So he listens intensely when he hears a prose-poem delivered to the class by Richmond activist and hip-hop artist Joe’i Chancellor. Her father went to jail when she was nine. He didn’t come home until she was 21, she tells them.
“Father Father Father where have you been?/ Jail, dead, on drugs, or the street life is that where you went? / Did your choices lead you to leave me?”
Her hoarse voice rises, like a preaching poet’s. Then she screams and weeps some of the final lines:
“I know after hearing my poem you feel messed up and you should / But I understand now you were misunderstood/ You too was misled you was raised by the hood / Was a fatherless child because your father was no good.”
Watching as some of the inmates choke back tears, Sheriff Woody rushes to the front of the room.
“Let it go through you, brothers,” Woody says. “Let yourself just feel it.”
‘I’m gonna see Daddy’
It’s the morning of the dance so Jhaniyika’s mother is getting her ready at home, as her five siblings — four boys and one sister — watch enviously.
Her mother helps her put on her white tights and silver Mary Janes along with a necklace of plastic dress-up pearls.
“I’m gonna see Daddy. I’m gonna hug Daddy,” she says, twirling around the living room.
Her sister Avianiea, just a year older, is quiet.
She stares at SpongeBob on TV. She starts to cry.
“They said we could only bring one daughter,” says her mother Jennifer Morman, who chose Jhaniyika because she cries the most for her father whenever they visit.
“She really hates talking to him through that glass,” says Jennifer, who wears her husband’s wedding ring around her neck since inmates are not allowed to wear jewelry.
Does she think the dance will help?
“I think it will stay with him,” Jennifer says.
He’s been behind bars for the last nine months, this time for failing to pay child support for a 15-year-old daughter from another relationship. He gets out in 88 days. He has nine children total and says he just doesn’t have the money.
Back at the jail, he’s trying to find a belt that will fit. He’s lost 40 pounds since getting locked up.
“I just gotta break this cycle I’m in. I’m just tired of it,” Andre Morman says, adding that he can’t wait to see his youngest daughter. “I haven’t been able to pick her up in nine months.”
At around 1:30 p.m. the girls are taken down a long hallway to meet their fathers. But instead of waiting they all rush to one another. This time, the fathers don’t bother choking back tears. They just let themselves cry.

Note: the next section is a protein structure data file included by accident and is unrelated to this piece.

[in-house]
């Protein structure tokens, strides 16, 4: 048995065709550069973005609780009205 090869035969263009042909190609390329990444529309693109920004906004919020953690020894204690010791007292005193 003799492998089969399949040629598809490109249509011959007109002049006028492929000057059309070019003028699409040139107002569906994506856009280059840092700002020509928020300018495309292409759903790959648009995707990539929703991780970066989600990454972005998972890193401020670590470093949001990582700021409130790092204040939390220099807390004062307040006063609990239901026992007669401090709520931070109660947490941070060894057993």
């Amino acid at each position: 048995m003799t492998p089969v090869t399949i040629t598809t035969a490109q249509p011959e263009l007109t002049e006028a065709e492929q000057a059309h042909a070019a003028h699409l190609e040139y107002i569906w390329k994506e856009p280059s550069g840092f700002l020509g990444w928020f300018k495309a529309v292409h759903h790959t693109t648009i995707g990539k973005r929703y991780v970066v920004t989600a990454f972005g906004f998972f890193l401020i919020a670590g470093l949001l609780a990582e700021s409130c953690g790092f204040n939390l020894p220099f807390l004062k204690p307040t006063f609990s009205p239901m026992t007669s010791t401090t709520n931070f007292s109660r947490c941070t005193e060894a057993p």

“Is jail over yet, Daddy?” calls out Jhaniyika, who runs into her father’s arms.
He couldn’t answer yes. So he just hugged her tightly.
A photo in a paper frame to keep
“Introducing, Joey Atkins and his daughter Alexis,” the event’s master of ceremonies booms as the pair walks a red — paper — carpet.
They have their photos taken in the multipurpose room, which has been decorated with purple paper tablecloths and balloons. The event begins with a journaling exercise where the fathers and daughters write notes to each other.
“I am having fun. It’s gonna be hard to leave,” Alexis writes.
There’s a chicken dinner and a sugary cake. Celebrity guest Chad Coleman, a Richmond native who grew up in the foster care system and later became famous for playing reformed ex-convict Cutty in “The Wire,” comes forward to praise the event.
Everyone is on their best behavior. The fathers pull out their daughters’ chairs and rise when their daughters come back to their seats after being away, manners they learned in their fathering class. Some huddle and share family and schools news. One daughter charms her dad into promising she can have a summer pass to Kings Dominion.
But then “The Wobble” comes on and that gets everyone moving and laughing — for a few minutes, the event turns into a silly, sloppy dance party. “Dad!” Alexis laughs, like any daughter embarrassed by seeing her father busting loose. And then she joins in, jumping forward, leaning to the right and waving her hands in the air.
But when it’s time to leave, even the jail guards, some crying, say they feel the ache. The inmates and their daughters all get their photographs in paper frames to keep.
Joey and his daughter Alexis hug and cry for what seems like a very long time.
“It’s gonna be okay,” he whispers into her ear. “They can’t hold me forever, Boo.”
Andre hugs Jhaniyika, tells her to be good to her mother and her siblings for him. She keeps looking back as she leaves, a tiny figure stumbling in her shiny Mary Janes.
Outside the room, she spots him through the glass and starts pounding on it, yelling over and over, “Daddy, Daddy, Daddy!”